In the aftermath of the Rotherham Child Exploitation scandal, too much focus has been put on the ethnicity of the criminals. Andrew Lawes believes fear is the real issue. He wants to help you be brave.
The revelations that Police, Town council officials and care staff in Rotherham conspired to allow 1400 children to be sexually exploited over a 16-year period have rightly caused outcry. The demands and calls for action are understandable. Those responsible will face the reaction for their inaction, and the repercussions will echo for the rest of their lives. What is unacceptable are the media groups, political parties, UK nationalists and white supremacists using the situation as a means to push an anti-Muslim/Asian agenda.
This was not a Muslim problem, nor was it an Asian problem. This was a societal problem. The police, social services, council members and care staff that didn’t do anything about it were predominantly white, English people. They are the ones who chose to stand by and say nothing when, as Professor Alexis Jay, the writer of the report, asserts that “By April 2005, nobody could say “I didn’t know”. Manzoor Moghal, Chairman of the Muslim Forum, said the situation “was a direct consequence of the creed of multiculturalism”. I disagree. The situation was a direct consequence of people being too scared and too focused on self-preservation to stand up against the evil they knew existed.
Mr. Moghal continued “The ideologues of multiculturalism, clinging to their vision of harmonious diversity, might not like to face up to the reality, but without doubt the ethnicity of the abusers was a central factor in the reluctance of the State to tackle their vile activities”. The reality is that the ethnicity of the assailants is incidental. The details of the Rotherham sex crimes are also incidental. Crimes like this occur all over the world. The details change, but the situations don’t.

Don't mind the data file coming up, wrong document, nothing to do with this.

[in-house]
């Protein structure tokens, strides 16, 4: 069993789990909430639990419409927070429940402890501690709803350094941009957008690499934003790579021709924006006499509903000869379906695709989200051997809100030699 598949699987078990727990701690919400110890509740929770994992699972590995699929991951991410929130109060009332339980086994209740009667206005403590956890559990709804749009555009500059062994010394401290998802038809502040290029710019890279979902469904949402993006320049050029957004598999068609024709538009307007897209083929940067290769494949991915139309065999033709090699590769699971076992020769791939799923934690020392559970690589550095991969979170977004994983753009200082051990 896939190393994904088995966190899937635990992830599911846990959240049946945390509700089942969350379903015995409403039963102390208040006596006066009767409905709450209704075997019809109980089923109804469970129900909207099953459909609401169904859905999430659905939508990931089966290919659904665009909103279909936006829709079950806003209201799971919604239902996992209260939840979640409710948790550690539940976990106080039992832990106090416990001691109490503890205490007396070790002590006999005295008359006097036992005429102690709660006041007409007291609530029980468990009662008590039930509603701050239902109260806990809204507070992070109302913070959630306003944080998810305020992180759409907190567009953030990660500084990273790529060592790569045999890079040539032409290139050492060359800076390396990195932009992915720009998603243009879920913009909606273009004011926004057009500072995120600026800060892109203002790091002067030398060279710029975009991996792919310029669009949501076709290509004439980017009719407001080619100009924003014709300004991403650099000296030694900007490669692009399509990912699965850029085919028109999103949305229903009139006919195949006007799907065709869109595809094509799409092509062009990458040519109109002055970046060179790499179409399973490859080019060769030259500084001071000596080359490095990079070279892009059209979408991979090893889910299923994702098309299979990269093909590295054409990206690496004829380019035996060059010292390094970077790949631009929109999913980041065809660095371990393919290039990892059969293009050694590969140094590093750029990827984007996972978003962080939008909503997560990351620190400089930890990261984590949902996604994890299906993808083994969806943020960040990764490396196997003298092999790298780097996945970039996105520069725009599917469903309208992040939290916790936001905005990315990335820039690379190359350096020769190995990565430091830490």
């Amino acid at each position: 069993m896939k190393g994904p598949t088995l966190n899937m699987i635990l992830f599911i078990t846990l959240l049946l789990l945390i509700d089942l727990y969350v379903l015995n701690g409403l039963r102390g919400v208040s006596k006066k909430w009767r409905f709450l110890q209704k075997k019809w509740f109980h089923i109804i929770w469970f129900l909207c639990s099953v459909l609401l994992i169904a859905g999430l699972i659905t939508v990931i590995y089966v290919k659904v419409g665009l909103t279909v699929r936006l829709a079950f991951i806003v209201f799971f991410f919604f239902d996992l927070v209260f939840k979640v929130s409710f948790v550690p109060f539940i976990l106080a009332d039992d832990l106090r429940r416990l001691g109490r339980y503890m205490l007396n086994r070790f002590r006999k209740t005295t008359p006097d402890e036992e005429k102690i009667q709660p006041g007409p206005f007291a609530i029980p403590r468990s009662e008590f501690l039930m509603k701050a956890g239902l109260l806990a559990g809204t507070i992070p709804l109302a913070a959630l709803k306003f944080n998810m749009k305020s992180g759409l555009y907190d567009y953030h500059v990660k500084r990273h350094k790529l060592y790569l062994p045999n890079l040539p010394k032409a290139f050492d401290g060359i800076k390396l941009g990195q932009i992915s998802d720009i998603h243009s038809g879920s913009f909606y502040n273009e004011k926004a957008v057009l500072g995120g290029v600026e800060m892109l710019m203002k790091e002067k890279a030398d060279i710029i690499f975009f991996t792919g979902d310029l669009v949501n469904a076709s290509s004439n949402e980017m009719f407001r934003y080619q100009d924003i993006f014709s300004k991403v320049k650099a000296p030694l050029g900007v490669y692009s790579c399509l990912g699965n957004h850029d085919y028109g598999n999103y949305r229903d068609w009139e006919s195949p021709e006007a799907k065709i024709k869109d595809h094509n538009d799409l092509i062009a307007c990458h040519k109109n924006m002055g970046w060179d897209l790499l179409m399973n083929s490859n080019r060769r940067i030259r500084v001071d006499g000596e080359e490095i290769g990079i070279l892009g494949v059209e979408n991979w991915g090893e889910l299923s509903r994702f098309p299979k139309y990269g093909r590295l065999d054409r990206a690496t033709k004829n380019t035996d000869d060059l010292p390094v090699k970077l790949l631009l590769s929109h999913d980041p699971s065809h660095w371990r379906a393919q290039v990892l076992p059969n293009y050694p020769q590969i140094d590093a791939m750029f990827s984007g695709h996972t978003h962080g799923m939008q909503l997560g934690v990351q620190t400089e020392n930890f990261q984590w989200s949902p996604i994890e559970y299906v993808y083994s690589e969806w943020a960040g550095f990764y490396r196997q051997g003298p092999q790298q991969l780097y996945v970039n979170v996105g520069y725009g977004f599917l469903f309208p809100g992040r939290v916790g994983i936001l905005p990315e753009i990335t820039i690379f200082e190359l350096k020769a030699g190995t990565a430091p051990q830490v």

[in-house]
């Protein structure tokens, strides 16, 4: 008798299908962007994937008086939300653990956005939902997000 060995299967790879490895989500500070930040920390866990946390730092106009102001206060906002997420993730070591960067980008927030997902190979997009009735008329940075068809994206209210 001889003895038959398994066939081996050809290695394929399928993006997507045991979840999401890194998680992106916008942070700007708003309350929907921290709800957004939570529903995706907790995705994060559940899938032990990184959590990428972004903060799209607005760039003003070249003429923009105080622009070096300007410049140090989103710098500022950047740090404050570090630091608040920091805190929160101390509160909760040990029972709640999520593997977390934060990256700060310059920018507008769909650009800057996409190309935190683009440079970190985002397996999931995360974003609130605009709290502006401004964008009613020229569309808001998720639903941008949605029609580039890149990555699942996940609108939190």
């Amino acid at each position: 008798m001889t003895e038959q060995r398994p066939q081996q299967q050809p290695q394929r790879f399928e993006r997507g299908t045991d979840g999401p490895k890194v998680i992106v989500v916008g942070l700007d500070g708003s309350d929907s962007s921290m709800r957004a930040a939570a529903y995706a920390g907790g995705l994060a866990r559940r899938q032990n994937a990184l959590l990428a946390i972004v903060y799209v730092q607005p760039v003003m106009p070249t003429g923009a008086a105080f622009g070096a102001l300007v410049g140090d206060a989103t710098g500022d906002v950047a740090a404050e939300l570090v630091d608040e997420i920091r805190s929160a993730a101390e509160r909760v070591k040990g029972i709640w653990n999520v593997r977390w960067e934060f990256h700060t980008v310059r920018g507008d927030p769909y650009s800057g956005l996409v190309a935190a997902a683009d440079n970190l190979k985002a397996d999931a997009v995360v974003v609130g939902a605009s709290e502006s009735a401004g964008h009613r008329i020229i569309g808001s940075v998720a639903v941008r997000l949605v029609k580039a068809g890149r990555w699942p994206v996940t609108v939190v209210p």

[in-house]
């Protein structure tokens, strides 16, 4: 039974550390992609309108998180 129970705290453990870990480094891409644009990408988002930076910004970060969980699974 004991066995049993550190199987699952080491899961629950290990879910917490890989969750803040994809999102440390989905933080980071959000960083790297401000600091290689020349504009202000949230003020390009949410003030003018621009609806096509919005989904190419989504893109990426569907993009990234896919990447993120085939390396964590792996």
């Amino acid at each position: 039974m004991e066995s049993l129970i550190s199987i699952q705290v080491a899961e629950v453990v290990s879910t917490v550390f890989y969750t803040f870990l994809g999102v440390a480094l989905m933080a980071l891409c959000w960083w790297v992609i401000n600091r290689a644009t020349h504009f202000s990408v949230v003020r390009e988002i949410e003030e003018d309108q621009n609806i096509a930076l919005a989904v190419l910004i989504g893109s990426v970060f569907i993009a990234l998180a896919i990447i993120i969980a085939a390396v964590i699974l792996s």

Even among the Yorkshire police this is not an isolated incident. The campaign orchestrated by the police, government and media after the Hillsborough disaster, where they covered up their own failings, misleading the general public in an attempt to blame the city of Liverpool for the 96 people who died, was another high-profile example. The people responsible for the situation find a scapegoat to blame, instead of focusing on what they need to change about their own actions in order to avoid a repeat.
It seems to me that the media and government want war—it is profitable, they can paint themselves as heroes and, most importantly, it’s easier to exert control over people when they are terrified of their neighbor. Rotherham is today’s example, but these conflicts have raged throughout time. Every war that has ever raged comes down to one thing—people believing their way of life is right. The War in Iraq and Afghanistan came down to two different ideas on how life should be lived, and followers of both trying to kill the other in an attempt to show they were right.
The Nationalist, Right-Wing agenda is focused on dividing people based on labels that do not matter, creating division among the population. Every group of people have extremists. Harold Shipman was a doctor who killed over 200 people, but to stereotype all doctors by the actions of a tiny minority would be absurd. Some extremists believe George Bush is a genocidal man with the power to destroy their entire lives, but to say that describes the entire western world would be seen as ridiculous.